Note that while the absolute increase in CTRs may seem modest, a relative improvement of 1–2% in CTRs in real-world settings (e.g., online ads seen in web search results) is typically considered successful [26,27]. We also noticed that algorithmic improvements in NDCG scores can translate into more modest real-world improvements in CTR scores. We believe this is due to the fact that search quality is just one of the factors affecting CTRs. E.g., a system that highlights matching terms or returns with snippets (highlights from the article that are related to the user query) would usually have a higher CTR compared to the same results without such visual cues.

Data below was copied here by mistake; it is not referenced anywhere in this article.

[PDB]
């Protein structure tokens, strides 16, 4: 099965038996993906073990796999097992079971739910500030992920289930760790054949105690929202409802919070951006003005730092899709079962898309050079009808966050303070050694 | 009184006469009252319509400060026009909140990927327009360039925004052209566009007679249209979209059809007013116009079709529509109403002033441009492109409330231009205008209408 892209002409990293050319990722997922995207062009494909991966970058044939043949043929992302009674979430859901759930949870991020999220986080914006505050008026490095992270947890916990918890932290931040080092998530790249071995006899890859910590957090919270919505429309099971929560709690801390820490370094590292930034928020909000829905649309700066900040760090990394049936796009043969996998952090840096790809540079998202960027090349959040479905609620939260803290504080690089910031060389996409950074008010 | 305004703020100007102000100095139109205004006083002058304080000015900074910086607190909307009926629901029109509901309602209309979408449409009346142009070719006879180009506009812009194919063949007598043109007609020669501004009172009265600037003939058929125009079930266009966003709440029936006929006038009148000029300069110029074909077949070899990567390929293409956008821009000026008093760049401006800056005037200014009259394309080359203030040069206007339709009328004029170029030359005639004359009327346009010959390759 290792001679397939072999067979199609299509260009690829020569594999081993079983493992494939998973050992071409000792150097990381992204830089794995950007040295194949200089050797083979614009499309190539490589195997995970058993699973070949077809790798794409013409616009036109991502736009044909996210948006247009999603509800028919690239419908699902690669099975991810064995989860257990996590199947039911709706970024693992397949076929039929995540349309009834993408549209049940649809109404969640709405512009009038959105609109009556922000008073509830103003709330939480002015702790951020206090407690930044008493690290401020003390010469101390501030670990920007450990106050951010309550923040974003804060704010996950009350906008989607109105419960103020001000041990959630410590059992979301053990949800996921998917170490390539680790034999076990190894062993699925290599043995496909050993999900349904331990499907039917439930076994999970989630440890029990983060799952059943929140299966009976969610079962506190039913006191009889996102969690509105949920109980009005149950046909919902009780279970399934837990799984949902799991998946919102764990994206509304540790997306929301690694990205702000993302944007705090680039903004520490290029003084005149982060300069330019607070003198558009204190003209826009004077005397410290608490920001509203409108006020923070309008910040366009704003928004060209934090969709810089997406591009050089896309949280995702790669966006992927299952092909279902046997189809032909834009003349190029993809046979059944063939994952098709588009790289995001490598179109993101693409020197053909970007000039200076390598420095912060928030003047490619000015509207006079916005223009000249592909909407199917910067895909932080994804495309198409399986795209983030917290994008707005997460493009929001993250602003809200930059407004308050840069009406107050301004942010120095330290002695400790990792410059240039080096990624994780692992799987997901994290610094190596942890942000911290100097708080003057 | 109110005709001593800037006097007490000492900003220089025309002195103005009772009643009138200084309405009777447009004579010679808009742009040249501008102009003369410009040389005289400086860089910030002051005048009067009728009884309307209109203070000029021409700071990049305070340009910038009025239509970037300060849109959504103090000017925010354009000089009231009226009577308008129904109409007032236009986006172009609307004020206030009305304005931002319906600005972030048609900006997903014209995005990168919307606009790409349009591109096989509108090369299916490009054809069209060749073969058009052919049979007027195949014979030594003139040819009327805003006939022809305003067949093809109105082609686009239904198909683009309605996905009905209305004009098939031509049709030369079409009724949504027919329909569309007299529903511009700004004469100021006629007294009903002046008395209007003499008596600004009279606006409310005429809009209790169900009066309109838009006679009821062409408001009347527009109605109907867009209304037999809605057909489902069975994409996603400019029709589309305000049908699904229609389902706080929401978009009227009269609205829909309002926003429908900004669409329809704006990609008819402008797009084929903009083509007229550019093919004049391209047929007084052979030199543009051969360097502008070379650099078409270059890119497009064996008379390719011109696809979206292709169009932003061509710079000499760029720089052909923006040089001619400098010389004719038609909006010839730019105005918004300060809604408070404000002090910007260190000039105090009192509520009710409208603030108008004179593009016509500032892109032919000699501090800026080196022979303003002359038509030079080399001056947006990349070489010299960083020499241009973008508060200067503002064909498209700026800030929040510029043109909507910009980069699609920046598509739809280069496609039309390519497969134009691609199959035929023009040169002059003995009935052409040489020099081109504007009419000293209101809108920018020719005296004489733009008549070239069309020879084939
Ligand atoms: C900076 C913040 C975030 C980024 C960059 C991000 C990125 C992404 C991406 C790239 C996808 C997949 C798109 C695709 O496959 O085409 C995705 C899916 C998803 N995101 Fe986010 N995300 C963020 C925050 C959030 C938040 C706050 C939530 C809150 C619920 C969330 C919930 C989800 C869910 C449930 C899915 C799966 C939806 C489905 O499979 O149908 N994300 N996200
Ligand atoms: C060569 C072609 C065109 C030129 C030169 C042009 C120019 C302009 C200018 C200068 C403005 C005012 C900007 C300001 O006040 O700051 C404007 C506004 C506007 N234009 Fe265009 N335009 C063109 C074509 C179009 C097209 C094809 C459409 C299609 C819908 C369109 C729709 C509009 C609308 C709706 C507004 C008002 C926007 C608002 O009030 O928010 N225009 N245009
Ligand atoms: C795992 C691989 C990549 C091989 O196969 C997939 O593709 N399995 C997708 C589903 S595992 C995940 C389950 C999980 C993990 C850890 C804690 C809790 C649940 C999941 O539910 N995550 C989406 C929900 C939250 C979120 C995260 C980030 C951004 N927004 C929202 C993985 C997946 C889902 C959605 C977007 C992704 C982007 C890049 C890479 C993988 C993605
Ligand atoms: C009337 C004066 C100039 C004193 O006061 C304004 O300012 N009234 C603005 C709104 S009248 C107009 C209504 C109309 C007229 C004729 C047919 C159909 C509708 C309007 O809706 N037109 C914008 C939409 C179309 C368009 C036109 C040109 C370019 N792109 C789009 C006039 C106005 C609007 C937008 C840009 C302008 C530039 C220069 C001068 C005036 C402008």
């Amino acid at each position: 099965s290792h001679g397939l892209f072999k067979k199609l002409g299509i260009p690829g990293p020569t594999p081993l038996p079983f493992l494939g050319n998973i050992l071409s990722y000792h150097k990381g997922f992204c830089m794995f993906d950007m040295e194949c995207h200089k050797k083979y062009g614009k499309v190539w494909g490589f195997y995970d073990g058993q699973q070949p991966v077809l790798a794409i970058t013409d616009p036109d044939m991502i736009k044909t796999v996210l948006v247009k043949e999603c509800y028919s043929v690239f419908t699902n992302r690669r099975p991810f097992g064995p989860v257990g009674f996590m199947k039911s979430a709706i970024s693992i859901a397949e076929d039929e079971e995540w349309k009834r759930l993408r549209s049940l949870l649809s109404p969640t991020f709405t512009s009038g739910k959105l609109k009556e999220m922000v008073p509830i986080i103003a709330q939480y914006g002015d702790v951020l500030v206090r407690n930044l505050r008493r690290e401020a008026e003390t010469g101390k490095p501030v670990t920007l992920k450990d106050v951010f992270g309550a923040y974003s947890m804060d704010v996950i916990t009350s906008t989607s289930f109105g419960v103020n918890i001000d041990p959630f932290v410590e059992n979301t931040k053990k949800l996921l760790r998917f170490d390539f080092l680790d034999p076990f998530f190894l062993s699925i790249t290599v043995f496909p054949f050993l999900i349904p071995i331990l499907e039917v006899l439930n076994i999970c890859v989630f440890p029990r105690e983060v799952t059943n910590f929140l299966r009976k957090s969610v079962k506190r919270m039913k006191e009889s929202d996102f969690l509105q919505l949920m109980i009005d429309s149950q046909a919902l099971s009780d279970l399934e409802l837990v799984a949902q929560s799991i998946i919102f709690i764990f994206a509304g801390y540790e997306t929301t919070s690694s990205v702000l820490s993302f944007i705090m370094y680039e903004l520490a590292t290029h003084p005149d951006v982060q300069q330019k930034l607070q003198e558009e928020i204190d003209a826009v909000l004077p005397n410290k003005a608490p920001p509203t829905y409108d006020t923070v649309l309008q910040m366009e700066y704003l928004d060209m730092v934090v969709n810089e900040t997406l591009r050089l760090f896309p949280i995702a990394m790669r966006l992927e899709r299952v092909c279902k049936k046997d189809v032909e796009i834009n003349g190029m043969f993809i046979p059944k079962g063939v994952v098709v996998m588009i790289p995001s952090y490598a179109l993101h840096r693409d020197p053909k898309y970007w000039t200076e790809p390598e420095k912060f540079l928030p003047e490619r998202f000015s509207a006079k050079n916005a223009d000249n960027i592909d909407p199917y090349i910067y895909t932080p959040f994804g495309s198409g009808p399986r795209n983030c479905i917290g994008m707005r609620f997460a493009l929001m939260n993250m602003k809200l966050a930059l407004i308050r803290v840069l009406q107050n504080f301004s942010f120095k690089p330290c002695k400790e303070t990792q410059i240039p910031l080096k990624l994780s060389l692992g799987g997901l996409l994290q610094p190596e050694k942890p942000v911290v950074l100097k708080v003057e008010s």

Increased usage of relevance search in PubMed
Given the significant increase in performance of the new Best Match algorithm over the previous method, we deployed the new algorithm to production in June 2017. To further promote the update, a Best Match banner was developed as shown in Fig 2. Through log analysis during December 2017, we find that the Best Match banners are clicked 1 out of 10 times when displayed, with a much higher chance of follow-up document clicks: CTR@20 of 52% for over 100,000 queries re-run under Best Match after switching the sort order. This is markedly higher than the usual CTR of 39% shown in Table 1. In addition, only a very small percentage (2.5%) of users chose to switch back to the date sort order.
When our system detects that search results by Best Match could be helpful to our users, a Best Match banner is displayed on top of the regular search results (a). A user can click title(s) to view the article abstract (as shown in (b)) or click on the Switch button see complete results returned by Best Match (as shown in (c)).